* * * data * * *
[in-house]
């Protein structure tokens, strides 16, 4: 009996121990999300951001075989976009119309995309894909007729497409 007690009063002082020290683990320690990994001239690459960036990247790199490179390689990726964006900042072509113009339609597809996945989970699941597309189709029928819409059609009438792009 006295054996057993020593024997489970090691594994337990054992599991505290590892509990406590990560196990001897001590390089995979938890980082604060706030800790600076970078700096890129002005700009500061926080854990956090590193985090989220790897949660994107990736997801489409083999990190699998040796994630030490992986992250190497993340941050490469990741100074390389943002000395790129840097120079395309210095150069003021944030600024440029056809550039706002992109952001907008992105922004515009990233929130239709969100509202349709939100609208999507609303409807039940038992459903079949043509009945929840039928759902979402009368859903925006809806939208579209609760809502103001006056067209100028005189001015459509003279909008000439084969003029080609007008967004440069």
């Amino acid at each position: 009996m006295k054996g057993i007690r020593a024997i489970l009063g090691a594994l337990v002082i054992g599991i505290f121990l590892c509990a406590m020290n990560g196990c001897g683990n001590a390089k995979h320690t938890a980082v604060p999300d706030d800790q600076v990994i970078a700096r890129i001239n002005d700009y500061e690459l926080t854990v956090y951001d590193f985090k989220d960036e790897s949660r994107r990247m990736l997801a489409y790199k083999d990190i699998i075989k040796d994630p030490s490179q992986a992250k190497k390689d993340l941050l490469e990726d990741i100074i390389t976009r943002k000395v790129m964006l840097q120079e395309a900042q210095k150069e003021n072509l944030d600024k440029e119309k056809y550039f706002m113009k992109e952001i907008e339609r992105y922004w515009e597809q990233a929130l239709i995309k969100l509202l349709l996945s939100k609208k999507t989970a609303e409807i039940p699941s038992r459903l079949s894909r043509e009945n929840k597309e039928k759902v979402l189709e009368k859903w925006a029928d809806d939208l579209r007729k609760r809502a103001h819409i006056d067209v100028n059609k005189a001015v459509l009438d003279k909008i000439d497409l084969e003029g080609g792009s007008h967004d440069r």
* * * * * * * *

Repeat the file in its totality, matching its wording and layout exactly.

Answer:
[in-house]
């Protein structure tokens, strides 16, 4: 009996121990999300951001075989976009119309995309894909007729497409 007690009063002082020290683990320690990994001239690459960036990247790199490179390689990726964006900042072509113009339609597809996945989970699941597309189709029928819409059609009438792009 006295054996057993020593024997489970090691594994337990054992599991505290590892509990406590990560196990001897001590390089995979938890980082604060706030800790600076970078700096890129002005700009500061926080854990956090590193985090989220790897949660994107990736997801489409083999990190699998040796994630030490992986992250190497993340941050490469990741100074390389943002000395790129840097120079395309210095150069003021944030600024440029056809550039706002992109952001907008992105922004515009990233929130239709969100509202349709939100609208999507609303409807039940038992459903079949043509009945929840039928759902979402009368859903925006809806939208579209609760809502103001006056067209100028005189001015459509003279909008000439084969003029080609007008967004440069």
């Amino acid at each position: 009996m006295k054996g057993i007690r020593a024997i489970l009063g090691a594994l337990v002082i054992g599991i505290f121990l590892c509990a406590m020290n990560g196990c001897g683990n001590a390089k995979h320690t938890a980082v604060p999300d706030d800790q600076v990994i970078a700096r890129i001239n002005d700009y500061e690459l926080t854990v956090y951001d590193f985090k989220d960036e790897s949660r994107r990247m990736l997801a489409y790199k083999d990190i699998i075989k040796d994630p030490s490179q992986a992250k190497k390689d993340l941050l490469e990726d990741i100074i390389t976009r943002k000395v790129m964006l840097q120079e395309a900042q210095k150069e003021n072509l944030d600024k440029e119309k056809y550039f706002m113009k992109e952001i907008e339609r992105y922004w515009e597809q990233a929130l239709i995309k969100l509202l349709l996945s939100k609208k999507t989970a609303e409807i039940p699941s038992r459903l079949s894909r043509e009945n929840k597309e039928k759902v979402l189709e009368k859903w925006a029928d809806d939208l579209r007729k609760r809502a103001h819409i006056d067209v100028n059609k005189a001015v459509l009438d003279k909008i000439d497409l084969e003029g080609g792009s007008h967004d440069r």